"Midnight in Paris" is far from the greatness of "Annie Hall", "Manhattan", "Crimes and Misdemeanors" or "Hannah and Her Sisters", but it has some moments. Allen's love of Paris and the era Gil escapes to is both obvious and infectious. When Gil talks about his love of the city, his desire to walk in the rain, to tour museums, to sit at sidewalk cafes, this is Allen talking, using this character to tell us his feelings. And Wilson does a good job of portraying Gil's love. When he first enters this other world with the Fitzgeralds, he does so in a way we can believe. He doesn't rub his eyes in an exaggerated way; he remains silent taking everything in. When he finally realizes this is no joke, he just goes with it. Would Hemingway agree to look at his book? No, but Hemingway wants Getrude Stein to read it. She agrees. Gil can hardly believe his luck. The next night, he is prepared, holding a copy of his unfinished manuscript when the clock strikes twelve.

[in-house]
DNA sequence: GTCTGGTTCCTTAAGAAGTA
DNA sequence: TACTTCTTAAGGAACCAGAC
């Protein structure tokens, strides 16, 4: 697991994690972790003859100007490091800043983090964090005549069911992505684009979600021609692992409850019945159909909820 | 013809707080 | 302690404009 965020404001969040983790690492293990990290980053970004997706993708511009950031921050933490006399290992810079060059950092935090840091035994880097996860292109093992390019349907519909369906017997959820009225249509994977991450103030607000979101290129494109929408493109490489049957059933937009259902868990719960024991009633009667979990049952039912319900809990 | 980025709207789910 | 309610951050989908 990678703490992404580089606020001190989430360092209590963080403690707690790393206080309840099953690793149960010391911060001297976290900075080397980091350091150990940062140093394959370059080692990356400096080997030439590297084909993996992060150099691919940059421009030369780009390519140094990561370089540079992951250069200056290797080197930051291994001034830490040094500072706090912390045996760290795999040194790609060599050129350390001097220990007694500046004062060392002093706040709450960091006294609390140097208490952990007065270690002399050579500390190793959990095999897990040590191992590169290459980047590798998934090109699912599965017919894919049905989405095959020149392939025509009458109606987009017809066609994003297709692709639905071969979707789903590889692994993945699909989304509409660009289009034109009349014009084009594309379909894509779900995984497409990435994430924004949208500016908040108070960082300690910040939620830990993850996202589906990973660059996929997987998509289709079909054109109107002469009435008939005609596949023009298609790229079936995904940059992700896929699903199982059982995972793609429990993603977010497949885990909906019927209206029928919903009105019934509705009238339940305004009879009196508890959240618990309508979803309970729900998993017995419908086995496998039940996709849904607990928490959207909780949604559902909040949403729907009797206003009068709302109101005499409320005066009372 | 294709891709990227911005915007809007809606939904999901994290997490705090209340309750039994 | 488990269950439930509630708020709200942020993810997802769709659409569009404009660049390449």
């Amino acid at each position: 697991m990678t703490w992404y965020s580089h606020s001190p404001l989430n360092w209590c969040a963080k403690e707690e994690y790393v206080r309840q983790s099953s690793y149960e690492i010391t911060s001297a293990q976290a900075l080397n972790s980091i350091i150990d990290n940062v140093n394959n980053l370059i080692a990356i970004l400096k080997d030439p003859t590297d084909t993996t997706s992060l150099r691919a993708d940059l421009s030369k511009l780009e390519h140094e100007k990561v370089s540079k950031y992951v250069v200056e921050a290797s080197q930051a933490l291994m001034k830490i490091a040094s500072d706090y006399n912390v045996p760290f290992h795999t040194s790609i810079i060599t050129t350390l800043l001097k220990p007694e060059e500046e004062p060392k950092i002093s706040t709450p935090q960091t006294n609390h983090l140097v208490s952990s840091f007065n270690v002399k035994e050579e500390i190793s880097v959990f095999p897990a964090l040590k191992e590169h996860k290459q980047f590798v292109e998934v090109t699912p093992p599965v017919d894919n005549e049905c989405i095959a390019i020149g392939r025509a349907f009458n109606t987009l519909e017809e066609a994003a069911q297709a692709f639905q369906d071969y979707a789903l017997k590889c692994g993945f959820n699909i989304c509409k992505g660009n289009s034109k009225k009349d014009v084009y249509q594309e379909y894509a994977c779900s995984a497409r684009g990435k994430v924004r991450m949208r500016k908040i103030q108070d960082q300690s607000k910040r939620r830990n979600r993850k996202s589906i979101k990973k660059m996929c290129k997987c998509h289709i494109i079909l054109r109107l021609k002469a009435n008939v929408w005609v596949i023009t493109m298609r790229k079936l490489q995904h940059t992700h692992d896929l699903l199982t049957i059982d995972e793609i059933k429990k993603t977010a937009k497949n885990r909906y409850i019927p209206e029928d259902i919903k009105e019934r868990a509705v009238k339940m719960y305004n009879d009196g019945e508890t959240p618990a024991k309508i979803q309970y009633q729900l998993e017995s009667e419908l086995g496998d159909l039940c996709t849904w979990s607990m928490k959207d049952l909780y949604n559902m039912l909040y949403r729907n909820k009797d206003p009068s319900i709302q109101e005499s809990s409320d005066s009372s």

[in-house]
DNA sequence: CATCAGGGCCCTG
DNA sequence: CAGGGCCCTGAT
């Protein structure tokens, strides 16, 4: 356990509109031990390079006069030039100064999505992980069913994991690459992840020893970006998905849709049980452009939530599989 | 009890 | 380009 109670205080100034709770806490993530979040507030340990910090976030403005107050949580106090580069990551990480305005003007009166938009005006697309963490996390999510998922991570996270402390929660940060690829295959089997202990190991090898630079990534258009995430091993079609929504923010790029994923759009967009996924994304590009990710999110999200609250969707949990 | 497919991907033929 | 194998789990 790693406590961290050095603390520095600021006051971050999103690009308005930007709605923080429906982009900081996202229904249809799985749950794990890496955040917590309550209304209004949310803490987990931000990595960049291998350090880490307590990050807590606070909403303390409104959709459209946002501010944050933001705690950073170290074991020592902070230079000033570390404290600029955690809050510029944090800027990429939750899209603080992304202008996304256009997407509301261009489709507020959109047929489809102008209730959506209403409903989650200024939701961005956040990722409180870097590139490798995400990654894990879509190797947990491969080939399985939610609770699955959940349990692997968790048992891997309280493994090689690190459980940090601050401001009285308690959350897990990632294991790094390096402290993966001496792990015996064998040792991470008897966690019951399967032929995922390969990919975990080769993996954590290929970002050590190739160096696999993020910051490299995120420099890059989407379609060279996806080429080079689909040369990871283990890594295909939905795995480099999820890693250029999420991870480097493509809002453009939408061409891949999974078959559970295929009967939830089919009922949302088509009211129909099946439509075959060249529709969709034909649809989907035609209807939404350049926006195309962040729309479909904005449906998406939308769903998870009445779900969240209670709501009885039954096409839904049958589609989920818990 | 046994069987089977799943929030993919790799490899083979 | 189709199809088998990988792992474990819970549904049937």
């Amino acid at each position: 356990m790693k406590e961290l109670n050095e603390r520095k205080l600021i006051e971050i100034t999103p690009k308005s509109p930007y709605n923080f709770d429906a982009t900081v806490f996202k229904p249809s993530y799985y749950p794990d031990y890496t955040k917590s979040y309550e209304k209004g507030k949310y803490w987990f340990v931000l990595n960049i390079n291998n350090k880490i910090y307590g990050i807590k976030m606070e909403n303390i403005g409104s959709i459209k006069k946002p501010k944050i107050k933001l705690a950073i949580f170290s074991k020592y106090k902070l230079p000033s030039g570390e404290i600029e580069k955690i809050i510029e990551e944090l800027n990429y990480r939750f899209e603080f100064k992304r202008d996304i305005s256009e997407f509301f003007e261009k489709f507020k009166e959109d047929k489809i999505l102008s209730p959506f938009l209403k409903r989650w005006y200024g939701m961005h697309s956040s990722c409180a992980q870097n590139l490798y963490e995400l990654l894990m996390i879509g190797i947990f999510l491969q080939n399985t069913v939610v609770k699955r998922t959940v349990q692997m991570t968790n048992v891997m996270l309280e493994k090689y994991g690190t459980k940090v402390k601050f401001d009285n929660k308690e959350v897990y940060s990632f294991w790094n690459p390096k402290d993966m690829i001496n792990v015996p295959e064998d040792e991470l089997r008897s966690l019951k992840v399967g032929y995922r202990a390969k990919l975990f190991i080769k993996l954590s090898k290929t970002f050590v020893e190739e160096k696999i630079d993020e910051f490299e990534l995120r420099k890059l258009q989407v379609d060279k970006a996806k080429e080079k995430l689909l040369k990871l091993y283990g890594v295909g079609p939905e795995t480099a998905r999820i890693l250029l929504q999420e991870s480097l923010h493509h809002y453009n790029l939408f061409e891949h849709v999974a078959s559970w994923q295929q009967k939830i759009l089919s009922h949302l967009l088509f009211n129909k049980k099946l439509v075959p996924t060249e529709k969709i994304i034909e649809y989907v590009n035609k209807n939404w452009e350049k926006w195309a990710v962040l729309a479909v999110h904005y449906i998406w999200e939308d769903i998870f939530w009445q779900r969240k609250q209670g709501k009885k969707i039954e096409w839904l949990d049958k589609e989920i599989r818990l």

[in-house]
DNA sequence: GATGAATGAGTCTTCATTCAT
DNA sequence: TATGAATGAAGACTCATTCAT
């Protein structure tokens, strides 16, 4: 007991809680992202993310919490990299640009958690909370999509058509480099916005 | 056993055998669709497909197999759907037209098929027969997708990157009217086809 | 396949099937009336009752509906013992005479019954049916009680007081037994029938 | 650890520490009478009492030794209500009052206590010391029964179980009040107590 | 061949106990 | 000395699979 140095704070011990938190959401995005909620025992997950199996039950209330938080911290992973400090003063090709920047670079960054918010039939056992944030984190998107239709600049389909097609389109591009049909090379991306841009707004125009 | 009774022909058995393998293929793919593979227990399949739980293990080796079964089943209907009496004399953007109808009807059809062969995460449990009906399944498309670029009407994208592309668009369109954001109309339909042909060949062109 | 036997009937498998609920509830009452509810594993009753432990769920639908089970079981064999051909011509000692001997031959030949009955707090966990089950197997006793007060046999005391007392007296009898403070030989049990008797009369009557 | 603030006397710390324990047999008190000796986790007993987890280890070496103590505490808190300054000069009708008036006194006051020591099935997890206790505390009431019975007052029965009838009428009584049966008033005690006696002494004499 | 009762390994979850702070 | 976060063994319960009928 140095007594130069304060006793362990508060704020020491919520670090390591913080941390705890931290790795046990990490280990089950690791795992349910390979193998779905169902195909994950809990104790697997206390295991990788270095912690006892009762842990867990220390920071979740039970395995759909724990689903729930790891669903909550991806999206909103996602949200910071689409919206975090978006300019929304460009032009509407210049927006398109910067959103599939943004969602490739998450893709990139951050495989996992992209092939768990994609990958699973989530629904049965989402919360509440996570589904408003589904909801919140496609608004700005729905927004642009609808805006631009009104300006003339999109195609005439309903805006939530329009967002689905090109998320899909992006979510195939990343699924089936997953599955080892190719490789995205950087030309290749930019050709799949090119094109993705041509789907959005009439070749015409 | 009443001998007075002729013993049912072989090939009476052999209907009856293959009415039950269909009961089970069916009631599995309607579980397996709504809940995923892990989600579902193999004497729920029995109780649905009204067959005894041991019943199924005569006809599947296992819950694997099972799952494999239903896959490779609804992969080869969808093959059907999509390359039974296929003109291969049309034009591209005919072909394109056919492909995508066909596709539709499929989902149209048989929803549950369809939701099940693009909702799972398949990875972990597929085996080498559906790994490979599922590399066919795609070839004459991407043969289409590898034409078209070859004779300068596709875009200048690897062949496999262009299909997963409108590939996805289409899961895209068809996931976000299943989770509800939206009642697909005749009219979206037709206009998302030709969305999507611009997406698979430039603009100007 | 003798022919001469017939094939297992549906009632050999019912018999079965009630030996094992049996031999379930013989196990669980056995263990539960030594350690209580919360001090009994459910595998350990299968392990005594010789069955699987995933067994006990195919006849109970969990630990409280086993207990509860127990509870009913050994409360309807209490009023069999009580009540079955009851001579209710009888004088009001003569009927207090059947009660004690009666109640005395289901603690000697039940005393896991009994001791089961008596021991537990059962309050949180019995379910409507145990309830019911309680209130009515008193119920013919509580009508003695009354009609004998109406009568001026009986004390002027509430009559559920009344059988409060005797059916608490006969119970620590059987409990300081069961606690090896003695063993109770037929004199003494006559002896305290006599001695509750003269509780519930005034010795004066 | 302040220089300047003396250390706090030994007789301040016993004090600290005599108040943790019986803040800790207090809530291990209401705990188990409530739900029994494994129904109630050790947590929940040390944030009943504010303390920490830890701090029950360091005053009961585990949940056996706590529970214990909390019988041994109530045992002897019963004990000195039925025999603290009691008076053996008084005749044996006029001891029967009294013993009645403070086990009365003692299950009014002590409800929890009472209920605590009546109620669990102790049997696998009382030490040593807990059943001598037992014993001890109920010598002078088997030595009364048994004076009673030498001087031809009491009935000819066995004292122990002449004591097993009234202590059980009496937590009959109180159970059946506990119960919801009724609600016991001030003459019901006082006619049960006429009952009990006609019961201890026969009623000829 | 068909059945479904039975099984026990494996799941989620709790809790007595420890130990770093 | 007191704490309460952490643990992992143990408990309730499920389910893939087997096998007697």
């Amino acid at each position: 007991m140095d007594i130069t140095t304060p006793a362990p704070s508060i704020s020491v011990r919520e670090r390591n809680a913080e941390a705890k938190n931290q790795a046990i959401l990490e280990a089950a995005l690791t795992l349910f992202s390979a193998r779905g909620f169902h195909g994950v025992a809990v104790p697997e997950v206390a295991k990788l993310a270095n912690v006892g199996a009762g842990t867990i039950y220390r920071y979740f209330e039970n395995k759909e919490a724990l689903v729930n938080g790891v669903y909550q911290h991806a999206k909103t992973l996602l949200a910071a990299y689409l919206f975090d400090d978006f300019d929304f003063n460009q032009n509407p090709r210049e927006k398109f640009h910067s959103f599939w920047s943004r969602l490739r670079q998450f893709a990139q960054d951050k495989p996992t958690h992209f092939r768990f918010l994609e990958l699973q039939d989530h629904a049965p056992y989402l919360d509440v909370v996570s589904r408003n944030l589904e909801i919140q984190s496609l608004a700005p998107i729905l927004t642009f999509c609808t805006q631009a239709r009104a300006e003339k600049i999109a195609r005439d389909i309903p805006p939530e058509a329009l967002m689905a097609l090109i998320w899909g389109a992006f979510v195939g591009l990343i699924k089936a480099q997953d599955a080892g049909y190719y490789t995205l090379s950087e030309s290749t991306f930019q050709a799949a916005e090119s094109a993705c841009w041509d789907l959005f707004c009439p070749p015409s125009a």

With each new introduction, he becomes more and more comfortable and wanders into a restaurant where he meets Man Ray, Luis Bunuel and Salvador Dali. And as he becomes more comfortable with these people, Gil begins to utter little asides to each of the famous people, giving them hints to a future work they will create. These are funny moments, especially when the famous writer or painter doesn't get it, doesn't believe what Gil is saying.
As Gil spends more time in this world, he gets to know Adrianna better and their relationship blossoms in a sweet way, taking some nice turns along the way.